A sequel to ‘Pous Mela & Malai Kulfi: A Story in Two Parts’
Okay. So I’m not going to tell you HOW crowded Pous Mela is or HOW noisy the streets of Bolpur are during the fair or HOW difficult and rare it is to get a chance to stroll cozily around the fair ground and take your time to browse through the stalls and get enough time to ruminate whether to purchase something or not but one thing I’m definitely going to tell you is that HOW serendipitously you might come across food stalls and recipes with the most bizarre of names which taste equally…um…well, unusual? Yeah. Quite unusual and say what, GO-OOD!
Of course, by now you must be wondering what am I talking about? The thing is, during our stay in Bolpur , on one of our visits to the fair, this one time we came across this food stall advertising itself in big block letters: MATHURA CAKE. The name seemed utterly unusual (well, yeah…again) to us, the moment we saw it. And why not? It was unlike anything (I’m talking about cakes here) that we’d ever heard or seen before. Cakes from Mathura? Isn’t Mathura supposed to be the land of temples? So we started walking towards the stall to take a closer look at it. And then, as we were walking towards the stall, watching all the people go by and the many stalls going past us, we noticed one more stall with the same board: MATHURA CAKE. In big block letters, of course. And that’s not about it, there was one more. Or two. Or perhaps, three. Well, what I’m trying to get at is that this MATHURA CAKE, in no way, was a unique, you-only-find-it-here-thing in this place. Given the number of stalls we encountered till we reached the one we’d spotted first (we went to that stall because that is the one we’d spotted first and so it sort of seemed right), the consumption of MATHURA CAKE, there, was rampant, if the word is not an overstatement. It sort of seemed awkward to us that we don’t know about it. I know I sound very dramatic here, but that’s how it went my friend. I’m just being honest.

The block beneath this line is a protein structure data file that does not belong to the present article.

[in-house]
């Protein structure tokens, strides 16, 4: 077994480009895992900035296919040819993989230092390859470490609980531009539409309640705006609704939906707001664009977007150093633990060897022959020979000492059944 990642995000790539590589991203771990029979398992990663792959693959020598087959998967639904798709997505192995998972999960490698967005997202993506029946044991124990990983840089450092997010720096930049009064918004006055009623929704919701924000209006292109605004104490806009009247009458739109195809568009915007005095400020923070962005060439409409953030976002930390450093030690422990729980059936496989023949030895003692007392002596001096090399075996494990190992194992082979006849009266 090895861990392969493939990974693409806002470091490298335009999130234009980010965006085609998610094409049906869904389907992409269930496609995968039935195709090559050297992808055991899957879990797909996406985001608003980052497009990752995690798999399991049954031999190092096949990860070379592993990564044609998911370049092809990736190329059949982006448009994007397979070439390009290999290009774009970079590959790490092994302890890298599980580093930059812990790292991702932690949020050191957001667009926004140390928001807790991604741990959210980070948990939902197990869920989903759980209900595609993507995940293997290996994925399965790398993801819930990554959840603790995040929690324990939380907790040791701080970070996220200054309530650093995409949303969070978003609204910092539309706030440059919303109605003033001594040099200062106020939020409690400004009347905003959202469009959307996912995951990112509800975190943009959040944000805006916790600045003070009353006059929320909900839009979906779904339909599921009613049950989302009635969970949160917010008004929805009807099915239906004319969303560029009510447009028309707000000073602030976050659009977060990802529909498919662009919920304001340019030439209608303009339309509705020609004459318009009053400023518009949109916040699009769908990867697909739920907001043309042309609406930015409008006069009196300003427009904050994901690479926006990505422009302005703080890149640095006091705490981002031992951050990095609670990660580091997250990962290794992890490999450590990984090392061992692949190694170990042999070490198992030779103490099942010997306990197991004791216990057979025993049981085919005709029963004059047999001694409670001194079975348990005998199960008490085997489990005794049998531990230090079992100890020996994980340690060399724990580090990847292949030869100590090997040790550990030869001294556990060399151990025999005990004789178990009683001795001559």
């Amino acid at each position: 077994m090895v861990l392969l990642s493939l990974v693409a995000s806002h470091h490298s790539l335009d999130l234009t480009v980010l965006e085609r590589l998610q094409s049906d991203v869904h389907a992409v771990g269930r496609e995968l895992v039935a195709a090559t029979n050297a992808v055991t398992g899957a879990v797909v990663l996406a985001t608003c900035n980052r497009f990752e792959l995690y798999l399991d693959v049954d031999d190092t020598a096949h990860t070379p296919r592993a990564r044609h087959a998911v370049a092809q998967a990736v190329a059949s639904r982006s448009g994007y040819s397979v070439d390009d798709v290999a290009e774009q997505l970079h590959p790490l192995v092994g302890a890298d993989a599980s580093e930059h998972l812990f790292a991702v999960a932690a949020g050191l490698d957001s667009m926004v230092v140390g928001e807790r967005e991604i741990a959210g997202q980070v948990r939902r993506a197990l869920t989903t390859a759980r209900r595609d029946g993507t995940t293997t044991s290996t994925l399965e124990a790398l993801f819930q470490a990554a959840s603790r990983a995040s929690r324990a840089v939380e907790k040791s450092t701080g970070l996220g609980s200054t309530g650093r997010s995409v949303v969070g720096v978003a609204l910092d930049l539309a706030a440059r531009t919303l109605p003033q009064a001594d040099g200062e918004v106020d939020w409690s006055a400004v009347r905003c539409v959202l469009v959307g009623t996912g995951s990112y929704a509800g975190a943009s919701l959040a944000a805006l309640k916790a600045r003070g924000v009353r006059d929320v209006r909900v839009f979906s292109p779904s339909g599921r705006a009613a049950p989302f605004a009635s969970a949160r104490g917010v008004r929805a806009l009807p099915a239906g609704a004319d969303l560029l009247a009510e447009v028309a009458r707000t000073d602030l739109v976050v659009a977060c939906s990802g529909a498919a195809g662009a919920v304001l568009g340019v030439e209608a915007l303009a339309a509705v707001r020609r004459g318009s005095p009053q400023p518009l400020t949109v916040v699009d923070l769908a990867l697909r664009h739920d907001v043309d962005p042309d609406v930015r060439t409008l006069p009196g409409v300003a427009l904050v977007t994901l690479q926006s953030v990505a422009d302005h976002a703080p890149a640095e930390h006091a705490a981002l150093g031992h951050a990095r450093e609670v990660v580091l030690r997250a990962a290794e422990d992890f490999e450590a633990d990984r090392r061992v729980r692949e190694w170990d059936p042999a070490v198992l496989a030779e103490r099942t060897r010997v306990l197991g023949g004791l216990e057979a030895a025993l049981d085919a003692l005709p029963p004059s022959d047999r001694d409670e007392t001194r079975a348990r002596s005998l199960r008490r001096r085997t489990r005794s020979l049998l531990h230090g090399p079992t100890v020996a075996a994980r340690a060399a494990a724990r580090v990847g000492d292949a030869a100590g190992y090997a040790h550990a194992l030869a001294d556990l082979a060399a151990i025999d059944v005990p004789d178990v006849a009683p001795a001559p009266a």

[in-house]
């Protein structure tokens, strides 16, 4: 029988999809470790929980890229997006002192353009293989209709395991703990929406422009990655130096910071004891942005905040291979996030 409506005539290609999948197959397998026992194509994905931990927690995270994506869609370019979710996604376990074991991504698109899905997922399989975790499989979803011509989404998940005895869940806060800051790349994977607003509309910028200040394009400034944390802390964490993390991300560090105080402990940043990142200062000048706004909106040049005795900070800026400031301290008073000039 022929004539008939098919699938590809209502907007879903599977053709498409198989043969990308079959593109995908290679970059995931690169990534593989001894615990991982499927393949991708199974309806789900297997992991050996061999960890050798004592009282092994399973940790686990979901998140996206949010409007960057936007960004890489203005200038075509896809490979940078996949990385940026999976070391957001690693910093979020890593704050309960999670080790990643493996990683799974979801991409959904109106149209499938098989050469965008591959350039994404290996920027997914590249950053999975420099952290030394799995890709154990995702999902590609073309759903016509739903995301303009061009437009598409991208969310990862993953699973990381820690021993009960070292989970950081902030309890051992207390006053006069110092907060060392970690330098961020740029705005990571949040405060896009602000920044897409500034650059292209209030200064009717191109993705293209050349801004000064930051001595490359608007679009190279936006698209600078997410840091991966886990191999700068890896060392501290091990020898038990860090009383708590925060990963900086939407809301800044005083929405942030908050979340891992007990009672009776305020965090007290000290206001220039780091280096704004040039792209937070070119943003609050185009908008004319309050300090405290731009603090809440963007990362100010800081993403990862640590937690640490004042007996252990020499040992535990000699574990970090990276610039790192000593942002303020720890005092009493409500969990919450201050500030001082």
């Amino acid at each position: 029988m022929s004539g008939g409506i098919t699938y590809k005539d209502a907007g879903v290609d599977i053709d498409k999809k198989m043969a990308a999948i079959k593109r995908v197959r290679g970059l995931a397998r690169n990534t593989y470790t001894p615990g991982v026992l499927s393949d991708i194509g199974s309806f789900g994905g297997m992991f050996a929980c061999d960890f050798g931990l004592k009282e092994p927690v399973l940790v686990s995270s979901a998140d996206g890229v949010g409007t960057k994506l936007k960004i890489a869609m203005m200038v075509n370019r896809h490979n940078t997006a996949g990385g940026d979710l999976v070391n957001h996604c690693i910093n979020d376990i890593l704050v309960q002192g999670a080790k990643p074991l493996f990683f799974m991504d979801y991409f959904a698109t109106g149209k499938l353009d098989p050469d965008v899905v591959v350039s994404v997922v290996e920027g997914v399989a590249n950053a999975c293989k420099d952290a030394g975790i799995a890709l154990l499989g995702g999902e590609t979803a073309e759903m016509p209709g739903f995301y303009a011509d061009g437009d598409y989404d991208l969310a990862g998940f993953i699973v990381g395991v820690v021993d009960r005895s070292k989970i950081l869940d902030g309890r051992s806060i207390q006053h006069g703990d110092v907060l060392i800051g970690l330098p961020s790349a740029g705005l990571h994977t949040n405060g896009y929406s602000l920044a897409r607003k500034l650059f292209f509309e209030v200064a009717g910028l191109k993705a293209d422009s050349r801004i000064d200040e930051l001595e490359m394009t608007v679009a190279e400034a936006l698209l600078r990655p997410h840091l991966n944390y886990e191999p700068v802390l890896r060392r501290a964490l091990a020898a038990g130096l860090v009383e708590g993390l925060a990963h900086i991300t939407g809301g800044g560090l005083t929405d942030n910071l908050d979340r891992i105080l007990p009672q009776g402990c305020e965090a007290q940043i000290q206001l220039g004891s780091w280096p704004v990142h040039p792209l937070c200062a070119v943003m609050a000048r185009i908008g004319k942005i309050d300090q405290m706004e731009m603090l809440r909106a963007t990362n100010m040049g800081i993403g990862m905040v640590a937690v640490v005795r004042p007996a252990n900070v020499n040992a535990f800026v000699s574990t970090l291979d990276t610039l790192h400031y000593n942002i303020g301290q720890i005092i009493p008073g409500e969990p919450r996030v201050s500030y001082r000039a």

The first thing that we noticed when we reached the stall is basically this: small doughnut-shaped things being deep fried in a large wok by a sweet-faced man. They call this a cake? Really? Well, there’s a lot more to it.
Part III: Mathura Cake
At first, they make soft dough with flour, sugar, baking powder and cherry. Then, small round lumps are made of it:
and stretched into doughnut-shaped rings like this:
These are then deep-fried in a large wok (which this sweet-faced man was doing) and kept in a plate for a minute to dry out the oil.
Finally, these doughnut-shaped cakes are put into a mixture of flour, finely ground coconut, powder milk and sugar and served in a paper plate. Trying not to go too overboard, at first, we ordered only one for each of us. And boy was it awesome! By the time we finished our first one, we’d already ordered three more for each of us and ended up having more than we’d thought we would (well, things often happen to be that way, you know)…..and oh, about that Mathura part, we never really got to know about it not that we had to or cared to any longer.